In Figures 1-3, i represents the outer ply fabrics of the finished collar; 2 indicates the thermoplastic adhesive; 3 indicates the interlining, and
i represents stitching. v 1
In order that the present invention may be more fully understood, the following definition of terms usedis given. .v
By the term thermoplastic we mean the property by which certain materials have their till adhesiveness increased sumciently to enable them to firmly bond or unite fabrics or other mate-. rials to themselves, or to other materials, under the influence of heat and pressure, and by which they retain their bonding capacity after these 3 influences have been removed. The adhesive should soften to the extent that it will engage the materials to be united sufficiently intimately to produce a firm bond therebetween when the materials coated withsuch an adhesive are placed in contact and subjected to heat and pressure.
The adhesive should become quite soft at temperatures between 250 and 350 E, which correspond approximately to normal ironing temperatures. On the other hand, the adhesive must be sufllciently flow resistant, at the temperature of boiling water and at the operating temperature used, to prevent the migration of the adhesive to the opposite side of the material through the interstices thereof when the material to which it is applied is of a porous nature, such as cloth.
The firm bond formed by the adhesive must also be resistant to the cleaning materials used in normal laundering operations so that it does not become softened thereby, and the adhesive must not become discolored to such an extent that it changes the appearance of the apparel in which it is incorporated.
By the term plasticizing agent" we mean one or more ingredients of an adhesive composition which impart thereto the property of enhancing its thermoplasticity as defined above. The plasticizing agent is a solvent plasticizer, such as dibutyl phthalate, tricresyl phosphate, dibutyl tartrate, or diethyl phthalate, either alone or replaced in whole or in part by a resin. In certain cases, for example where the resin exhibits very pronounced thermoplastic properties, the plasticizer may be completely replaced by such resin. If the resin is to replace a considerable proportion of the plasticizer it is essential that the resin have thermoplastic properties. Where the resin does not have thermoplastic properties the percentage of substitution must necessarily be low in order to prevent impairment of the thermoplastic properties of the adhesive.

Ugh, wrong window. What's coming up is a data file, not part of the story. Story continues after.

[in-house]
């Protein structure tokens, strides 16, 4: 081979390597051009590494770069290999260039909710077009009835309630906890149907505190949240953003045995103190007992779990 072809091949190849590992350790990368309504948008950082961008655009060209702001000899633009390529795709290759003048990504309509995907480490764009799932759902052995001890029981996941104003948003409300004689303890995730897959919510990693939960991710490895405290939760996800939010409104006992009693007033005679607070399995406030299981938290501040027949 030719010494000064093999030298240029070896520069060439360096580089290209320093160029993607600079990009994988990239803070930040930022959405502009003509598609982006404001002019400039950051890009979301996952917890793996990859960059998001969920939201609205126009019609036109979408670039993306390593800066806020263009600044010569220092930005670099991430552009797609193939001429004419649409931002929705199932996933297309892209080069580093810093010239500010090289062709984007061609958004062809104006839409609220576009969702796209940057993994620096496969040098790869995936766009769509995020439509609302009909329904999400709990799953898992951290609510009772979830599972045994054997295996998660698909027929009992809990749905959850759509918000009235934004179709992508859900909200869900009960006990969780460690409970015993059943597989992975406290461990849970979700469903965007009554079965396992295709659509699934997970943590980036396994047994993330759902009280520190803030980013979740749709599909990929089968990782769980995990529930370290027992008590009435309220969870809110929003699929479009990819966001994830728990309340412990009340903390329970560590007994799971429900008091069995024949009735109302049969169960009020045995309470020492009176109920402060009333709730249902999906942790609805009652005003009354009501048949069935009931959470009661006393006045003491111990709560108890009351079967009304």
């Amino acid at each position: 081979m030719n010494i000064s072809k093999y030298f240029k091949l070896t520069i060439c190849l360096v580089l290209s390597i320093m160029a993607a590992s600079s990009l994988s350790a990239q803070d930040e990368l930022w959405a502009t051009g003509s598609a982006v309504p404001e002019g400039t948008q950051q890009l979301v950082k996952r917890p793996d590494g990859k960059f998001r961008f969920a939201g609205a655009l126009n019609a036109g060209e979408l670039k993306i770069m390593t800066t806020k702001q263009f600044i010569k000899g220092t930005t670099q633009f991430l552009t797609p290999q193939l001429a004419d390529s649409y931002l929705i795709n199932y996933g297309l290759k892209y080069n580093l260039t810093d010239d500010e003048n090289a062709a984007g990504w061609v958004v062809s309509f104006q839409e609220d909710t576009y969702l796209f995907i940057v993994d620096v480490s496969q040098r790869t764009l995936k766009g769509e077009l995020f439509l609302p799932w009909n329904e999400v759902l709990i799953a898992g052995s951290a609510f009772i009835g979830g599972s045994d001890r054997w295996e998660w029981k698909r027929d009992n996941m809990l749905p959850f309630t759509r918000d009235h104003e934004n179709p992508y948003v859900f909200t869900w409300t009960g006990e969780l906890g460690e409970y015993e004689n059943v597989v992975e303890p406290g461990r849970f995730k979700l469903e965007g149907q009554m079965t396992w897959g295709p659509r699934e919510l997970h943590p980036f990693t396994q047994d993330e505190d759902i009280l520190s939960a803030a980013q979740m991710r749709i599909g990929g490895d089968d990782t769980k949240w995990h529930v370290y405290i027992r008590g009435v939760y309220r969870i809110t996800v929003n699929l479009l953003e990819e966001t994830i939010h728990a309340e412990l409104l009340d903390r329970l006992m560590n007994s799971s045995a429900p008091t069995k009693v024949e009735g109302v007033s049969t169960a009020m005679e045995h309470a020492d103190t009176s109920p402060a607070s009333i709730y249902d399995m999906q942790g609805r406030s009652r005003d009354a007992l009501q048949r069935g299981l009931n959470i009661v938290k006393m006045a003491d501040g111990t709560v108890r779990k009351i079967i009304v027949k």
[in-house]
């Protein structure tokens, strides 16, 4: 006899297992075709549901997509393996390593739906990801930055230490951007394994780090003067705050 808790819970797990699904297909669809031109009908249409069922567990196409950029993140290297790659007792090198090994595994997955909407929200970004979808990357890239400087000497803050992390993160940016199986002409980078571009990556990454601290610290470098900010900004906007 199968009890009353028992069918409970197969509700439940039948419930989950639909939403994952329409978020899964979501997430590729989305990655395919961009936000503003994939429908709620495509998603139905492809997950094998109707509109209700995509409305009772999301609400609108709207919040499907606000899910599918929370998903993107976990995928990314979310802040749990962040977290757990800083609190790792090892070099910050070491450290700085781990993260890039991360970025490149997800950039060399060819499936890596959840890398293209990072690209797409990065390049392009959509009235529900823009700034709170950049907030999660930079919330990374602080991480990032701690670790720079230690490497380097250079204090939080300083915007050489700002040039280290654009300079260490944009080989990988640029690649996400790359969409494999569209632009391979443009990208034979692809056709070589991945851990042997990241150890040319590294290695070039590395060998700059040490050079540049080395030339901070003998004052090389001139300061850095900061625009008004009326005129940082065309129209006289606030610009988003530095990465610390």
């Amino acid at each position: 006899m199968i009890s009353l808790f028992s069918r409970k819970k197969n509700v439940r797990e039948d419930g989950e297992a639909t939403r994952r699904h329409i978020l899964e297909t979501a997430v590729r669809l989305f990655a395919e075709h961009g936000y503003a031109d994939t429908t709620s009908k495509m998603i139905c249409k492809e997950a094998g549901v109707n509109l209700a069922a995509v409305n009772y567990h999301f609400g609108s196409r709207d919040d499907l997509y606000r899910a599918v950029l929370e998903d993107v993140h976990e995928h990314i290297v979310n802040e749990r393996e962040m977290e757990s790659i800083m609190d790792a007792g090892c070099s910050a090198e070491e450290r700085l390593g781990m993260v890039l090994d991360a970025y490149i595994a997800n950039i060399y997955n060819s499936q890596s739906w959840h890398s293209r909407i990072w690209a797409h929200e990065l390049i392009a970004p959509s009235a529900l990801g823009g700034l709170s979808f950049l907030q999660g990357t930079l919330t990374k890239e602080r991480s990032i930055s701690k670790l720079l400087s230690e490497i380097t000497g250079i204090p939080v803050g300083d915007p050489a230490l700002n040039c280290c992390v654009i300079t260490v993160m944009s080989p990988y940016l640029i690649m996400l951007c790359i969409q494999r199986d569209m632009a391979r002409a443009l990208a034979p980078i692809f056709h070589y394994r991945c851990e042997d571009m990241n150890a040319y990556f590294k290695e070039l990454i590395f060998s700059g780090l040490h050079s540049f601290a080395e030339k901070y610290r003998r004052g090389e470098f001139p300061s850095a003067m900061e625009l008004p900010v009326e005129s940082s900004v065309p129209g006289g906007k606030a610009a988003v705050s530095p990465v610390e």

By the term plasticized cellulose derivative compositions we mean those containing both a cellulose derivative and a plasticizing agent as defined above.
By a three-ply collar is understood a construction in which an extra layer of fabric, usually of a cheaper and coarser grade, is interposed between the outer plies of the collar, the function of this intermediate layer being to add stiffness, thickness, and general body to the article. This ply is indicated as interlining 3 of the drawing.